• Immunity statute is coextensive w/ scope of 5th amendment privilege.

  • Immunity from use of compelled testimony, as well as from evidence derived directly and indirectly therefrom, affords necessary protection under 5th amendment.

  • Immunity from prosecution (transactional immunity) would afford broader protection than 5th amendment and is not required.

  • In subsequent criminal prosecution, P has BOP that evidence proposed to be used is derived from a legitimate source wholly independent of compelled testimony.

  1. Civil Contempt

  1. 28 USC § 1826 = If W refuses to comply w/ order to testify, court may order W confined for period not to exceed life of court proceeding or term of GJ. Max period of confinement is 18 months.

  1. Simkin v. United States (2d Cir. 1983, p. 136)  was incarcerated for contempt for refusal to answer Qs about cocaine charges.  claimed fear of drug lords who would harm him or his family if he inculpated them. He was held in contempt. Lawyer applied for termination of civil contempt b/c  was committed to refusal to testify. Argued that further imprisonment would have no coercive effect and therefore was punitive.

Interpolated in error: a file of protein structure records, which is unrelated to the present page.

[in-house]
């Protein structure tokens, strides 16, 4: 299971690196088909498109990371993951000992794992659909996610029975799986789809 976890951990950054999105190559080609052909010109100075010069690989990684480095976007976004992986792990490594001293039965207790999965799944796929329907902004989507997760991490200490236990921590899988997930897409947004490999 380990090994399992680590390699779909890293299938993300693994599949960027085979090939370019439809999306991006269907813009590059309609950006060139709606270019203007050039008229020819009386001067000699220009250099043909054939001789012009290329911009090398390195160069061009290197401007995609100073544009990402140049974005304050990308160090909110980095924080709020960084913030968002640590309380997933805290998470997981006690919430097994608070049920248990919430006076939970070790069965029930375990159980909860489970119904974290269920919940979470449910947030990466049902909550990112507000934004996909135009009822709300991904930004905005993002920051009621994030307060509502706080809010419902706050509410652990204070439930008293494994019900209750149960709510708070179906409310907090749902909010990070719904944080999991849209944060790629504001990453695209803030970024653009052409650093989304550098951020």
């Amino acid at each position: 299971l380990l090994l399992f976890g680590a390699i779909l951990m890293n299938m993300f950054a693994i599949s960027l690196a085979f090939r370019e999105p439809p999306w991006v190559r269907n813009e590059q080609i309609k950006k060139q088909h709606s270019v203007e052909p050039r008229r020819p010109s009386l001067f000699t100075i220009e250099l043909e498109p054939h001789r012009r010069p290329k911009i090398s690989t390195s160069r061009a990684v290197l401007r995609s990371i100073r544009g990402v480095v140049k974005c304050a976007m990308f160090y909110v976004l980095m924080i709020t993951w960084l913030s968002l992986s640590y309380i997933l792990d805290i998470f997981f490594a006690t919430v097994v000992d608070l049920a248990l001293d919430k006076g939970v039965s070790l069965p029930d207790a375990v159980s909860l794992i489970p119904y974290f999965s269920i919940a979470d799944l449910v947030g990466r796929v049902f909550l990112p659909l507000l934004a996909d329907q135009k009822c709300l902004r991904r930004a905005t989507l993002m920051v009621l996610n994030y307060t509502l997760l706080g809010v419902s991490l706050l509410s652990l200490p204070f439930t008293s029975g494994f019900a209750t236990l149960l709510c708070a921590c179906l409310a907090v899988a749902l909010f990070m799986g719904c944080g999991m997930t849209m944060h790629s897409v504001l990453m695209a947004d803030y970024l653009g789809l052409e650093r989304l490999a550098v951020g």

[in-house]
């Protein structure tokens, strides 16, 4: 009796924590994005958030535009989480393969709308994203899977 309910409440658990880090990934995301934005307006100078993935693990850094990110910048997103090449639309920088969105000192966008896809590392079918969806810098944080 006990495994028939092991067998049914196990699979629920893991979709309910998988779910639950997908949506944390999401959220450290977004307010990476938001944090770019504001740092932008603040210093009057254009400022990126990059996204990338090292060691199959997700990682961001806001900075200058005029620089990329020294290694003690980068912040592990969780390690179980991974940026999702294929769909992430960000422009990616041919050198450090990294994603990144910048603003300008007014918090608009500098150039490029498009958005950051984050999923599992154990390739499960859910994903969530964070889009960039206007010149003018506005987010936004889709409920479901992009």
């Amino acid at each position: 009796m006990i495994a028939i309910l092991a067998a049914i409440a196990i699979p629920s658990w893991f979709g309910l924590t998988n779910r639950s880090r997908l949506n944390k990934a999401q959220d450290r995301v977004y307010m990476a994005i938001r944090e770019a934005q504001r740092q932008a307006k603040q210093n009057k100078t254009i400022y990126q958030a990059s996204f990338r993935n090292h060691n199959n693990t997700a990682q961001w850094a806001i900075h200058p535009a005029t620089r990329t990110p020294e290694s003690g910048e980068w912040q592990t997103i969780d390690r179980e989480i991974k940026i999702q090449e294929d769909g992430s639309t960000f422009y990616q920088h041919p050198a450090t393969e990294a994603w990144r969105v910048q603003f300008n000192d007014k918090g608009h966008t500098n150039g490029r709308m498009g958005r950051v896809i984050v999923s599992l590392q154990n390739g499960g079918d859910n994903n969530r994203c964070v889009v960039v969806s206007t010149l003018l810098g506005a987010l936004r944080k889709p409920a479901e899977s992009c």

• Civil contempt is coercive device imposed to secure compliance w/ order.

  • When it becomes obvious that sanctions will not compel compliance, they lose remedial nature and become punitive.

  • Where civil contempt remedy unavailing, criminal contempt sanction is available.

  • DCT has broad discretion in determining coercive effect of sanction. As long as judge is satisfied that there is reasonable possibility that confinement will have coercive effect, confinement may continue.

  • DCT need not accept s avowed intention never to testify.

  1. Criminal contempt

18 USC § 402 = Requires willful disobedience of court order.

  • No defense that  relied on advice of counsel.

  • No defense that  was ignorant of law and made good faith effort to abide by his understanding of court order.